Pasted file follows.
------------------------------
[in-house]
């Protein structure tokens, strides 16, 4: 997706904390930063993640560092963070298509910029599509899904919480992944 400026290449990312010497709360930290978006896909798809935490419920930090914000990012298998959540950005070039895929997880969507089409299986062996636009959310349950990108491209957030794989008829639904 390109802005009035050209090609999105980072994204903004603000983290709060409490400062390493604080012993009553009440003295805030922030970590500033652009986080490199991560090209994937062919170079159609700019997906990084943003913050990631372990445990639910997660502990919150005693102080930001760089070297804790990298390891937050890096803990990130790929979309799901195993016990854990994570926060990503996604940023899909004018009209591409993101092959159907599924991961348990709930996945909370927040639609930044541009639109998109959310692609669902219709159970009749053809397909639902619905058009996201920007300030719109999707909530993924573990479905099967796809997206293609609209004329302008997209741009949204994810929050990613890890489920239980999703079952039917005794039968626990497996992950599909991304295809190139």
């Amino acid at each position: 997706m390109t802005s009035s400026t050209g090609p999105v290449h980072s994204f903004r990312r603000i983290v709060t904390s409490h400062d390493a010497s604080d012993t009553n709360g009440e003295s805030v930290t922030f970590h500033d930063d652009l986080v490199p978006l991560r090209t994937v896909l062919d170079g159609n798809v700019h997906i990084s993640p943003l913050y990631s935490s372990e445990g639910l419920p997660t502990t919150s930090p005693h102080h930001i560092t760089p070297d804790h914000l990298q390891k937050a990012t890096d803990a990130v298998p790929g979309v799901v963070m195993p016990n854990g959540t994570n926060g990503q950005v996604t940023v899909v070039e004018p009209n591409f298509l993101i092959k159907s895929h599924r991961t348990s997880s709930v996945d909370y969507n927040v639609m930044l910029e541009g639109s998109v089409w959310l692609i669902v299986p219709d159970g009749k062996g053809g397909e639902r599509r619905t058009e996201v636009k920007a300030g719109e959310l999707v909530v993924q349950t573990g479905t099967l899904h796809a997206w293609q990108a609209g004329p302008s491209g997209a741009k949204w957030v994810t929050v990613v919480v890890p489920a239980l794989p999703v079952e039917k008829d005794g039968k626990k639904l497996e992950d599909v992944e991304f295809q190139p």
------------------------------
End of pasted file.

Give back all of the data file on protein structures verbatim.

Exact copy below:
[in-house]
């Protein structure tokens, strides 16, 4: 997706904390930063993640560092963070298509910029599509899904919480992944 400026290449990312010497709360930290978006896909798809935490419920930090914000990012298998959540950005070039895929997880969507089409299986062996636009959310349950990108491209957030794989008829639904 390109802005009035050209090609999105980072994204903004603000983290709060409490400062390493604080012993009553009440003295805030922030970590500033652009986080490199991560090209994937062919170079159609700019997906990084943003913050990631372990445990639910997660502990919150005693102080930001760089070297804790990298390891937050890096803990990130790929979309799901195993016990854990994570926060990503996604940023899909004018009209591409993101092959159907599924991961348990709930996945909370927040639609930044541009639109998109959310692609669902219709159970009749053809397909639902619905058009996201920007300030719109999707909530993924573990479905099967796809997206293609609209004329302008997209741009949204994810929050990613890890489920239980999703079952039917005794039968626990497996992950599909991304295809190139």
């Amino acid at each position: 997706m390109t802005s009035s400026t050209g090609p999105v290449h980072s994204f903004r990312r603000i983290v709060t904390s409490h400062d390493a010497s604080d012993t009553n709360g009440e003295s805030v930290t922030f970590h500033d930063d652009l986080v490199p978006l991560r090209t994937v896909l062919d170079g159609n798809v700019h997906i990084s993640p943003l913050y990631s935490s372990e445990g639910l419920p997660t502990t919150s930090p005693h102080h930001i560092t760089p070297d804790h914000l990298q390891k937050a990012t890096d803990a990130v298998p790929g979309v799901v963070m195993p016990n854990g959540t994570n926060g990503q950005v996604t940023v899909v070039e004018p009209n591409f298509l993101i092959k159907s895929h599924r991961t348990s997880s709930v996945d909370y969507n927040v639609m930044l910029e541009g639109s998109v089409w959310l692609i669902v299986p219709d159970g009749k062996g053809g397909e639902r599509r619905t058009e996201v636009k920007a300030g719109e959310l999707v909530v993924q349950t573990g479905t099967l899904h796809a997206w293609q990108a609209g004329p302008s491209g997209a741009k949204w957030v994810t929050v990613v919480v890890p489920a239980l794989p999703v079952e039917k008829d005794g039968k626990k639904l497996e992950d599909v992944e991304f295809q190139p």